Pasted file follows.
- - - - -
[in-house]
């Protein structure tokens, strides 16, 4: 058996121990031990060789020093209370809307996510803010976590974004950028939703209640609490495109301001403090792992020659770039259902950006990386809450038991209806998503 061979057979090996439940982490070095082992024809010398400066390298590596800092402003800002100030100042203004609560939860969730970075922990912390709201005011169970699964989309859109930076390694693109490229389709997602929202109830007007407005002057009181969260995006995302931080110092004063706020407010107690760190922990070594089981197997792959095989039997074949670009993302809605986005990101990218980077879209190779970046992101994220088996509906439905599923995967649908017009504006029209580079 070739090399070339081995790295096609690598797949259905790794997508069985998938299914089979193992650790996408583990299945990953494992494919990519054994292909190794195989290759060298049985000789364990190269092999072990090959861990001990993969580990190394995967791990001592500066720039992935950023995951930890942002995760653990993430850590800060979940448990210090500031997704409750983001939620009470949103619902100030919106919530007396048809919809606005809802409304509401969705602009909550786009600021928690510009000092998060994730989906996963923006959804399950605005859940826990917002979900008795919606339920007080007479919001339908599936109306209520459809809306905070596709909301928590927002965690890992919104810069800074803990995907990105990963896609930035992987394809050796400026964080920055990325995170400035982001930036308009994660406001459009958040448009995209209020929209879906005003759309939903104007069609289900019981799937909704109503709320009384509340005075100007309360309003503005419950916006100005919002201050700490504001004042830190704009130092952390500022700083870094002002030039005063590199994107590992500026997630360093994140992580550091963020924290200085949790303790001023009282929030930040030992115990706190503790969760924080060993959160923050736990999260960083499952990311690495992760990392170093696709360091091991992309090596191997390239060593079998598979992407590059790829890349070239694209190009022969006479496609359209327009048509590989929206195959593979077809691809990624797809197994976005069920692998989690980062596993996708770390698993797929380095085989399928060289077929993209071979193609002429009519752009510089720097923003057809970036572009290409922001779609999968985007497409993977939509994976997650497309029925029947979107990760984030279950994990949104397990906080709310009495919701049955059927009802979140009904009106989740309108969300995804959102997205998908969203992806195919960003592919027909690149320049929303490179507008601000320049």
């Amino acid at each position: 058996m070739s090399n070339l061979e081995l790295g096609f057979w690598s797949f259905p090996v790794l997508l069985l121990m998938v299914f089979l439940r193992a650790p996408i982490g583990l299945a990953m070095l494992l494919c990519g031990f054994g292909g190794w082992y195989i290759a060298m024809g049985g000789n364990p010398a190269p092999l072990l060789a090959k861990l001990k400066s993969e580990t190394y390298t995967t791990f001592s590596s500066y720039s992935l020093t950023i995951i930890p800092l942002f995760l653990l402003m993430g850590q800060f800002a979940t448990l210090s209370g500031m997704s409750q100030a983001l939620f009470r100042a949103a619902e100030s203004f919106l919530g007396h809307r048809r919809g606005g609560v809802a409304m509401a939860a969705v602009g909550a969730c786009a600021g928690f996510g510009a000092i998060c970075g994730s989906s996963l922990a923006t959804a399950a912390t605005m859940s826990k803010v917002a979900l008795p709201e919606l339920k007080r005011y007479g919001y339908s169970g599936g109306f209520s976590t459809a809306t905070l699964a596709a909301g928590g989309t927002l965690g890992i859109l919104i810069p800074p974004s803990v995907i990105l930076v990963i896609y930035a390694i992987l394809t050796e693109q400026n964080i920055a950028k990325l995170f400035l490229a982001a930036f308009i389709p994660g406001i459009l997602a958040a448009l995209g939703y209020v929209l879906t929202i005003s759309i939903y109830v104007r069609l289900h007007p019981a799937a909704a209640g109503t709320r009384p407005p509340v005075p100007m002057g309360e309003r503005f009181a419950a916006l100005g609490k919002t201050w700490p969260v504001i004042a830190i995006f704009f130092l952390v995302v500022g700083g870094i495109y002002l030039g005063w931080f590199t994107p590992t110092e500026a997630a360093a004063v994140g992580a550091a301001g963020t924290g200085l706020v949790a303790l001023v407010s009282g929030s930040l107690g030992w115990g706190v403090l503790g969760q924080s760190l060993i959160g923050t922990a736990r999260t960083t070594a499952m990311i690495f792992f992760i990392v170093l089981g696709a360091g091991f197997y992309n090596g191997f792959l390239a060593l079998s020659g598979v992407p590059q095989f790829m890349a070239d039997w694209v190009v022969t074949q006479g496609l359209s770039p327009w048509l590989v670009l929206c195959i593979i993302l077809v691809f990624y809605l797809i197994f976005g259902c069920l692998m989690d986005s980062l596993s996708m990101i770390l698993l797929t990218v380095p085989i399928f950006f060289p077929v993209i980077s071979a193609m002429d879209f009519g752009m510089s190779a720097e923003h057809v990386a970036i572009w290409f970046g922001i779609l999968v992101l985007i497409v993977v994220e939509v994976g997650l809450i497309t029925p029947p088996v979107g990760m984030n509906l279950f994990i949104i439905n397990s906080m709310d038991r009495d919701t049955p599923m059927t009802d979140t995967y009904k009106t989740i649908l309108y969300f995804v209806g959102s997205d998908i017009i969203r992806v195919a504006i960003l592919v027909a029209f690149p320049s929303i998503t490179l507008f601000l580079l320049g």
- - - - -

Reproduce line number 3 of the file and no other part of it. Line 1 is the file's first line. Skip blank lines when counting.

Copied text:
């Amino acid at each position: 058996m070739s090399n070339l061979e081995l790295g096609f057979w690598s797949f259905p090996v790794l997508l069985l121990m998938v299914f089979l439940r193992a650790p996408i982490g583990l299945a990953m070095l494992l494919c990519g031990f054994g292909g190794w082992y195989i290759a060298m024809g049985g000789n364990p010398a190269p092999l072990l060789a090959k861990l001990k400066s993969e580990t190394y390298t995967t791990f001592s590596s500066y720039s992935l020093t950023i995951i930890p800092l942002f995760l653990l402003m993430g850590q800060f800002a979940t448990l210090s209370g500031m997704s409750q100030a983001l939620f009470r100042a949103a619902e100030s203004f919106l919530g007396h809307r048809r919809g606005g609560v809802a409304m509401a939860a969705v602009g909550a969730c786009a600021g928690f996510g510009a000092i998060c970075g994730s989906s996963l922990a923006t959804a399950a912390t605005m859940s826990k803010v917002a979900l008795p709201e919606l339920k007080r005011y007479g919001y339908s169970g599936g109306f209520s976590t459809a809306t905070l699964a596709a909301g928590g989309t927002l965690g890992i859109l919104i810069p800074p974004s803990v995907i990105l930076v990963i896609y930035a390694i992987l394809t050796e693109q400026n964080i920055a950028k990325l995170f400035l490229a982001a930036f308009i389709p994660g406001i459009l997602a958040a448009l995209g939703y209020v929209l879906t929202i005003s759309i939903y109830v104007r069609l289900h007007p019981a799937a909704a209640g109503t709320r009384p407005p509340v005075p100007m002057g309360e309003r503005f009181a419950a916006l100005g609490k919002t201050w700490p969260v504001i004042a830190i995006f704009f130092l952390v995302v500022g700083g870094i495109y002002l030039g005063w931080f590199t994107p590992t110092e500026a997630a360093a004063v994140g992580a550091a301001g963020t924290g200085l706020v949790a303790l001023v407010s009282g929030s930040l107690g030992w115990g706190v403090l503790g969760q924080s760190l060993i959160g923050t922990a736990r999260t960083t070594a499952m990311i690495f792992f992760i990392v170093l089981g696709a360091g091991f197997y992309n090596g191997f792959l390239a060593l079998s020659g598979v992407p590059q095989f790829m890349a070239d039997w694209v190009v022969t074949q006479g496609l359209s770039p327009w048509l590989v670009l929206c195959i593979i993302l077809v691809f990624y809605l797809i197994f976005g259902c069920l692998m989690d986005s980062l596993s996708m990101i770390l698993l797929t990218v380095p085989i399928f950006f060289p077929v993209i980077s071979a193609m002429d879209f009519g752009m510089s190779a720097e923003h057809v990386a970036i572009w290409f970046g922001i779609l999968v992101l985007i497409v993977v994220e939509v994976g997650l809450i497309t029925p029947p088996v979107g990760m984030n509906l279950f994990i949104i439905n397990s906080m709310d038991r009495d919701t049955p599923m059927t009802d979140t995967y009904k009106t989740i649908l309108y969300f995804v209806g959102s997205d998908i017009i969203r992806v195919a504006i960003l592919v027909a029209f690149p320049s929303i998503t490179l507008f601000l580079l320049g």